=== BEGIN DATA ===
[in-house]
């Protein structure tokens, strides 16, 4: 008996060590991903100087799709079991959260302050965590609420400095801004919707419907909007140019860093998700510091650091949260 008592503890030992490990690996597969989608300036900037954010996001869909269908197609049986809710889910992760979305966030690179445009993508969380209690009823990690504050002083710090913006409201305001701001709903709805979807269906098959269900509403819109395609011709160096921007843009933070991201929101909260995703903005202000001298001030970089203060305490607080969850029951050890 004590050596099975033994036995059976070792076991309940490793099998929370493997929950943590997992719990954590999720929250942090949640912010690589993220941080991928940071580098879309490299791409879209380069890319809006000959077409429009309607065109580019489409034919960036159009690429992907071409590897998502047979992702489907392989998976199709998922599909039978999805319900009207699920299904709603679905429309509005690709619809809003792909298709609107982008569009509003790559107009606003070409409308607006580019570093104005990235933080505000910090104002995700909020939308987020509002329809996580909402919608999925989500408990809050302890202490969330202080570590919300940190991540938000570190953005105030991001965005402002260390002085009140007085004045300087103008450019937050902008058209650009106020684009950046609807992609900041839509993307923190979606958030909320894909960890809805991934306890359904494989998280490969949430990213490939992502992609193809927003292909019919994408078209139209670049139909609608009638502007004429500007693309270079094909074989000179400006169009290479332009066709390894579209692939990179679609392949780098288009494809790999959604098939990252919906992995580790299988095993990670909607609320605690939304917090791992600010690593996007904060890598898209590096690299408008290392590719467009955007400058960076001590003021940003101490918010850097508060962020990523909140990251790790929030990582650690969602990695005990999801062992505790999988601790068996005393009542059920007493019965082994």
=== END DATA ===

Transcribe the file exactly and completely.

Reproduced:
[in-house]
């Protein structure tokens, strides 16, 4: 008996060590991903100087799709079991959260302050965590609420400095801004919707419907909007140019860093998700510091650091949260 008592503890030992490990690996597969989608300036900037954010996001869909269908197609049986809710889910992760979305966030690179445009993508969380209690009823990690504050002083710090913006409201305001701001709903709805979807269906098959269900509403819109395609011709160096921007843009933070991201929101909260995703903005202000001298001030970089203060305490607080969850029951050890 004590050596099975033994036995059976070792076991309940490793099998929370493997929950943590997992719990954590999720929250942090949640912010690589993220941080991928940071580098879309490299791409879209380069890319809006000959077409429009309607065109580019489409034919960036159009690429992907071409590897998502047979992702489907392989998976199709998922599909039978999805319900009207699920299904709603679905429309509005690709619809809003792909298709609107982008569009509003790559107009606003070409409308607006580019570093104005990235933080505000910090104002995700909020939308987020509002329809996580909402919608999925989500408990809050302890202490969330202080570590919300940190991540938000570190953005105030991001965005402002260390002085009140007085004045300087103008450019937050902008058209650009106020684009950046609807992609900041839509993307923190979606958030909320894909960890809805991934306890359904494989998280490969949430990213490939992502992609193809927003292909019919994408078209139209670049139909609608009638502007004429500007693309270079094909074989000179400006169009290479332009066709390894579209692939990179679609392949780098288009494809790999959604098939990252919906992995580790299988095993990670909607609320605690939304917090791992600010690593996007904060890598898209590096690299408008290392590719467009955007400058960076001590003021940003101490918010850097508060962020990523909140990251790790929030990582650690969602990695005990999801062992505790999988601790068996005393009542059920007493019965082994």